Colorado History

A Future Prime Minister Slept Here: Updating the Golda Meir House Museum

Golda Meir House Museum in the Ninth Street Historic Park.
Golda Meir House Museum in the Ninth Street Historic Park. Katrina Leibee
Born in Kyiv, Ukraine, in 1898, Golda Mabovitch Meir fled with her family to Wisconsin in 1906 to escape religious persecution. Seven years later, she ran away to Denver to avoid an arranged marriage.

Meir stayed with her sister, niece and brother-in-law in a duplex at 1606-1608 Julian Street while she attended North High School. Decades later, after she became Israel's first female prime minister, Meir recalled the discussions of socialism and politics around that Denver kitchen table in her autobiography, My Life.

After Britain issued the Balfour Declaration in 1917, Meir and her husband moved to Palestine, where she worked her way up the political ranks. She served as the foreign minister of Israel and helped write the Israeli Declaration of Independence in 1948, then went on to become prime minister.

Despite Meir's august career, the house where she'd lived in Denver was in a state of disrepair by1982, when it was scheduled for demolition. But a community effort led by activists and politicians, including then-Congresswoman Pat Schroeder, rallied to save it. It was moved to 1146 Ninth Street, alongside other homes in the Ninth Street Historic Park in Auraria. Golda Meir was inducted into the Colorado Women's Hall of Fame in 1985; the house where she'd lived received historic landmark designation in 1995.

After its relocation, it became a museum overseen by Norman Provizer, a retired professor at Metropolitan State University of Denver. But that was not Provizer's full-time job, and the exhibits inside the house have not been updated since the ’90s. Last August, the Auraria Higher Education Center hired Lena Fishman as the Golda Meir House Museum's first executive director.

Now Fishman is on a mission to revitalize the museum and create a place more representative of the historic leader who lived there. "It was a house that belonged to a Jewish family, and that part of the identity was often not told," says Fishman. "This past year, we’ve been reclaiming that identity."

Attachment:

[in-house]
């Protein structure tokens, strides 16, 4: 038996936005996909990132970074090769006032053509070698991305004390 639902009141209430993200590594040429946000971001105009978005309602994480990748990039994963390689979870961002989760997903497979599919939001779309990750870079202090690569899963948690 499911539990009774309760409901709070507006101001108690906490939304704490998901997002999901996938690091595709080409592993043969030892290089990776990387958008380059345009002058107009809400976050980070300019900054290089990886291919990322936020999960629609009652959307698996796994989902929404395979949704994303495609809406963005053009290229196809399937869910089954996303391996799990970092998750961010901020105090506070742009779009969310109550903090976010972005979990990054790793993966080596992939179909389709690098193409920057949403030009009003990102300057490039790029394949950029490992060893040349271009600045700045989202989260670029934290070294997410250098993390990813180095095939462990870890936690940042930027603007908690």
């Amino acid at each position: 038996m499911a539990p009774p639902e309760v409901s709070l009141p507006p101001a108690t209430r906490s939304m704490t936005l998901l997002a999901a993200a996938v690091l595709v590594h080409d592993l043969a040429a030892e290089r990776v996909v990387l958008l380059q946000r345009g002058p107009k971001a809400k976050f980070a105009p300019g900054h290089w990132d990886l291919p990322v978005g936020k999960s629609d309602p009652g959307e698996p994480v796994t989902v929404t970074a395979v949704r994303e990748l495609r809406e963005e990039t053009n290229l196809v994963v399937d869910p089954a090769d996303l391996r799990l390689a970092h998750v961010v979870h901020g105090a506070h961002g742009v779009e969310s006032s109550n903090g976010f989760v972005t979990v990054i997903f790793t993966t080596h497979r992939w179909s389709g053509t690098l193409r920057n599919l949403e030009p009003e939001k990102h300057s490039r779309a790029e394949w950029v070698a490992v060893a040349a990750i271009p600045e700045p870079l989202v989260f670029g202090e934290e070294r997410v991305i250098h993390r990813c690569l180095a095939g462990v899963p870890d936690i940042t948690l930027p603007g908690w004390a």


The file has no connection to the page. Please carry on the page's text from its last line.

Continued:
On August 1, Fishman hosted "The Only Woman in the Room," a symposium to discuss the future of the museum. In the talk "Behind Every Great Woman...There Is a Best Friend," Meron Medzini discussed his mother's friendship with Meir, and how she arrived in Denver. Norma Joseph, a professor from Montreal, related stories of hidden female leaders of the past. And students from the University of Colorado Denver's "History at Work" course shared work they had done for a class project focusing on the museum. Among their ideas: improving accessibility, expanding the timeline of Meir's life to make it more readable, dedicating a closet to victims of oppression, and creating a room themed around her years in Denver, where Meir said her real education began.
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The kitchen in the Golda Meir House Museum.
Katrina Leibee
Fishman was inspired to put on the symposium after hearing about an upcoming book by Pnina Lahav, an Israeli-born author, titled The Only Woman in the Room: Golda Meir and Her Path to Power. The movie Golda, which focuses on Meir during the Yom Kippur War, is also slated to come out this year.

"When all of that started coming together, we realized that as we work to build a new exhibit, we wanted [it] to be based on the cutting-edge new material that is coming out right now," Fishman says.

Lahav was one of the speakers at the symposium, as was Andrea Malcomb, director of the Molly Brown House Museum, who talked about creating spaces that reveal women's stories. Stereotypical descriptions label the focus of Brown House museum as the "unsinkable Molly Brown," but there was much more to her life. "At our museum, we activate our collections, exhibits and programs so that visitors can see beyond the myths of the past and discover that Margaret was a woman ahead of her time," Malcomb says. "For us, when visitors see a copy of the magazine The Suffragists laying on a desk or a 'Votes for Women' sash laying across Margaret's day bed, that simple object provides the opening to share how out here in the West women first gained voter enfranchisement."

Malcomb certainly learned a lot about Golda Meir during her day at the museum. "I had no idea she accomplished all those things in her lifetime," she says.

That's a response that Fishman is looking forward to hearing from many more people. She's continuing to work on plans for the Golda Meir Museum's update, and will host the Golda Gala fundraiser in November, when the movie comes out. In the meantime, although the museum does not keep regular hours, Fishman will arrange tours; contact her at [email protected]
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Katrina Leibee, a recent graduate of Colorado State University, is an editorial fellow at Westword, covering politics, business and culture.
Contact: Katrina Leibee